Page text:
<FromGitter> <RespiteSage> My perspective comes from a growing understanding of the (long-term, ecological) cost of continuously producing more powerful computing machinery and a strong desire to learn ways of using what we already have better.
<FromGitter> <> Can also be done to limit the IO, too
<FromGitter> <RespiteSage> And I guess I'm willing to try and be a "pioneer", but I feel incredibly unqualified for that.
<FromGitter> <> There is no golden rule to optimize software. Finding more efficient algorithms is generally a good bet.
<FromGitter> <> From what I see sometimes there is a tradeoff about RAM usage vs CPU usage
<FromGitter> <RespiteSage> Yeah, it seems that way. Sorting algorithms are a good example there.
<FromGitter> <> @RespiteSage: actually not so much for sorting, i think -- almost all of the widely used ones use a constant (near-zero) amount of memory
<FromGitter> <> oops nevermind i'm wrong :D
<FromGitter> <> from a quick search, timsort uses O(N) extra memory and mergesort uses O(N log N) extra memory
<FromGitter> <> They usually use an intermediate Array
<FromGitter> <> wait no that's also O(N) extra memory
<FromGitter> <RespiteSage> TIL about Timsort (possibly for a second time)
<FromGitter> <RespiteSage> Yeah, I think timsort and mergesort are both O(nlog(n)) time complexity and O(n) space complexity.
<FromGitter> <> Databases are certainly an area where all is done to optimize as much CPU and memory
<FromGitter> <> thanks, it's indeed working again 👍️
<FromGitter> <RespiteSage> @straight-shoota 1.3.2 forum post has a typo in the title, jsyk
<FromGitter> <Blacksmoke16> fixed
<FromGitter> <RespiteSage> Thanks. :)
dostoyev1ky2 is now known as dostoyevsky2
<yxhuvud> @beta-ziliani: The api was out for many hours. Did the release involve dns work or something?
<yxhuvud> oh, forum post explained it
<FromGitter> <> it involves the CloudFront CDN
<FromGitter> <rishavs> Do these operations create a new string. or are they operating on the existing string? ⏎ ⏎ ```code paste, see link``` []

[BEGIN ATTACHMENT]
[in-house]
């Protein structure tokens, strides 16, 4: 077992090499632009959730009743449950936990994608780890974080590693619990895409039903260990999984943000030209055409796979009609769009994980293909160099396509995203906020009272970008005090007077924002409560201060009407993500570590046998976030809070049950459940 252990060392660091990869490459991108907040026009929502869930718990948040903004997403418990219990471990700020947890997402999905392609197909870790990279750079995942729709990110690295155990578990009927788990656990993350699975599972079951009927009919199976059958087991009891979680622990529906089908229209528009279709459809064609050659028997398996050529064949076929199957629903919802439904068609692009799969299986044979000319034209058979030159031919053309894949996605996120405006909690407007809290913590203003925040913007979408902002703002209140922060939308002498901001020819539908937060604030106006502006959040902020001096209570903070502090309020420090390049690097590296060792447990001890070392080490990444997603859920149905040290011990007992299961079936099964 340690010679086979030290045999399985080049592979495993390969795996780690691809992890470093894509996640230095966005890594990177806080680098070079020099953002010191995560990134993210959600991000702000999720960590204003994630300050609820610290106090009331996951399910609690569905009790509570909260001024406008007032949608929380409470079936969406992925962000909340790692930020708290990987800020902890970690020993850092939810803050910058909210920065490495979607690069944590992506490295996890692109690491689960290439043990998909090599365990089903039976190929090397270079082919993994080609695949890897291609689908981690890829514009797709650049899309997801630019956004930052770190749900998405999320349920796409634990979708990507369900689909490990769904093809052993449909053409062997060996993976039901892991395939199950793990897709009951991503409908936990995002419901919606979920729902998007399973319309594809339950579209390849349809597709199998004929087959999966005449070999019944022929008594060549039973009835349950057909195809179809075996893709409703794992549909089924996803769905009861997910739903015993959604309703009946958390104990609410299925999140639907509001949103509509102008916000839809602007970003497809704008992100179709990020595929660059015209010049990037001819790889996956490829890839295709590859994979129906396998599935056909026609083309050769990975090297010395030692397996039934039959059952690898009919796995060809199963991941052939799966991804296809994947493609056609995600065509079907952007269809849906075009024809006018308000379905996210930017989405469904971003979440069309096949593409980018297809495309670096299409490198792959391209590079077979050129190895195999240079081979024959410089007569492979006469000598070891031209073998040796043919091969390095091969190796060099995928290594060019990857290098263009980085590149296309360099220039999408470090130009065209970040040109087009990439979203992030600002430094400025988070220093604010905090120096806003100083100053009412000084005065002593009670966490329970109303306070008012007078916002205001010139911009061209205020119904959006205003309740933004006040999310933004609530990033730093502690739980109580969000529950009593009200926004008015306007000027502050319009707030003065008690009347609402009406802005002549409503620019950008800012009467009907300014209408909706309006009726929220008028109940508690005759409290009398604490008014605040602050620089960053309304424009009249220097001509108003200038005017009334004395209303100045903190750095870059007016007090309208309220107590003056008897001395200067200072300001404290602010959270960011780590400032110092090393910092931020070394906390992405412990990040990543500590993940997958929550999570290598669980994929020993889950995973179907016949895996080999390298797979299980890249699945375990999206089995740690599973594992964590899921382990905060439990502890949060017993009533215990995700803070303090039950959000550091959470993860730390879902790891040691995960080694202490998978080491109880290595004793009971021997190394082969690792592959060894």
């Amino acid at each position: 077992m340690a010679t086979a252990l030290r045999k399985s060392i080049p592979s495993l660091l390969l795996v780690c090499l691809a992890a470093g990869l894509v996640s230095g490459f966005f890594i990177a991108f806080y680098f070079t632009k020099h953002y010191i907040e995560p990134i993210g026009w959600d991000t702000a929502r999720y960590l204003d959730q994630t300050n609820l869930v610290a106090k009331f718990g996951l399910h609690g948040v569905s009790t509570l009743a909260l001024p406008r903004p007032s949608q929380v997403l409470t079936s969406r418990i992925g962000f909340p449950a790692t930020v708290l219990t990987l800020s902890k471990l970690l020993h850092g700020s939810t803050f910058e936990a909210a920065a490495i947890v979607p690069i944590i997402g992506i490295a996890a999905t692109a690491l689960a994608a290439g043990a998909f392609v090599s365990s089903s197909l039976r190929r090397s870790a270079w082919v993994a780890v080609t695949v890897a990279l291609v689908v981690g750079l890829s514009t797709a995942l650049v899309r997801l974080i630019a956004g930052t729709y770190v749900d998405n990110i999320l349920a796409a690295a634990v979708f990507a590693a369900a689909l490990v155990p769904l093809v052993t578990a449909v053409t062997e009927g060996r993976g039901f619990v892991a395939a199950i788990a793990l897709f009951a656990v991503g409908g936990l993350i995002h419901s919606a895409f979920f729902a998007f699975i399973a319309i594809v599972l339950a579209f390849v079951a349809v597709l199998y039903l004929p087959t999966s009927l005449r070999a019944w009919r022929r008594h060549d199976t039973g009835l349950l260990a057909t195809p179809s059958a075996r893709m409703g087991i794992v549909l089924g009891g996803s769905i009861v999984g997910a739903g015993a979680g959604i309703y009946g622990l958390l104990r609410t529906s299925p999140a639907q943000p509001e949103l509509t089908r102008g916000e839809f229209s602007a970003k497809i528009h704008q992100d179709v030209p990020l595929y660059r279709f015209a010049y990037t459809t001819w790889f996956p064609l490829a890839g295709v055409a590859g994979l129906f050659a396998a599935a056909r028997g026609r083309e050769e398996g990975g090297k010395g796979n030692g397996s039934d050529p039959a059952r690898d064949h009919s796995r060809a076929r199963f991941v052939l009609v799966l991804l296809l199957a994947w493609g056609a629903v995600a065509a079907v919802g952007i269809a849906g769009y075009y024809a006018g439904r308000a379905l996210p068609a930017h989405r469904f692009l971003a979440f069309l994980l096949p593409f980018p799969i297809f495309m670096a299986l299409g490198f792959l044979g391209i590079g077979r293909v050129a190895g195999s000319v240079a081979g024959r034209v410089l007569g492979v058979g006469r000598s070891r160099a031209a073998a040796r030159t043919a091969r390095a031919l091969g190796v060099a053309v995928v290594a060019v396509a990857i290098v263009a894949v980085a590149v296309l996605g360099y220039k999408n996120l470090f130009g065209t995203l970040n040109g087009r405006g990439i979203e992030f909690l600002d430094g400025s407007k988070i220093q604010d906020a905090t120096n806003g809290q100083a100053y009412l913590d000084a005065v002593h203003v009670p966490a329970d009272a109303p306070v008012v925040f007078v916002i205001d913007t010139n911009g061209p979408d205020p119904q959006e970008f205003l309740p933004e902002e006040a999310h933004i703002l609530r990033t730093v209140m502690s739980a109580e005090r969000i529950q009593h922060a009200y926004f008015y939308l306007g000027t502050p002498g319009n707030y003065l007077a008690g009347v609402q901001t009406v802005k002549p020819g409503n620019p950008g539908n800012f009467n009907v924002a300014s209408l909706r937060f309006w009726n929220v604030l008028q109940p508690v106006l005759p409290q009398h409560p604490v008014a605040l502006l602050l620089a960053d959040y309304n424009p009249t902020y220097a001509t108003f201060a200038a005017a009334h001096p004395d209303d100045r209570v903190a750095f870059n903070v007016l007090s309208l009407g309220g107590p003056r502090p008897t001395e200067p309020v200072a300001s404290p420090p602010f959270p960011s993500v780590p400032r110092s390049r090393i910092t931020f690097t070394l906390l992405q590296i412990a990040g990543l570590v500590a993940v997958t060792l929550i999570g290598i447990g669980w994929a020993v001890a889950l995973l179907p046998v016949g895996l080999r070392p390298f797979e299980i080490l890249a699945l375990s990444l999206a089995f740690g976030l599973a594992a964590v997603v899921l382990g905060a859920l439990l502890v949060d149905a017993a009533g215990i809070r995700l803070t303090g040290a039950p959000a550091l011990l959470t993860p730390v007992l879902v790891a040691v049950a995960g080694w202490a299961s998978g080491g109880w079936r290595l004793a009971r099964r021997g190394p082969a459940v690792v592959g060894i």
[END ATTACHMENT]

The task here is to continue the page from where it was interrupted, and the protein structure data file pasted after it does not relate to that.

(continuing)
<FromGitter> <Blacksmoke16> id vote it returns a new substring based on that range
<FromGitter> <rishavs> Thanks! guess there is no way to muck about with strings without creating a new string everytime. Was trying to work on a parser combinator, but strings make it very perf heavy
<FromGitter> <> You can use a parser, with a IO::Memory buffer
<FromGitter> <> Then clear it an reuse it to avoid new allocations
<FromGitter> <> @rishavs: yea there really is no way to get a `String` to share any memory ever. not even prefix, not even suffix. if you switch everything to IO and Slice, though, that's no problem at all. but of course you lose multiple conveniences.
<FromGitter> <> For instance, iterate with each_char, then after the n th char store the 2 next ones into a buffer. ⏎ I don't know if it will work better for you
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<FromGitter> <rishavs> it does makes things a bit complicated, specially when i need to do ad hoc lookahead. but let me try.
<FromGitter> <rishavs> Thanks as always for the help
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<FromGitter> <rishavs> Is there a way to write infix operators?
<FromGitter> <> Like?
<FromGitter> <> @rishavs: no there isn't any way to add custom operator syntax, only the ones that already exist.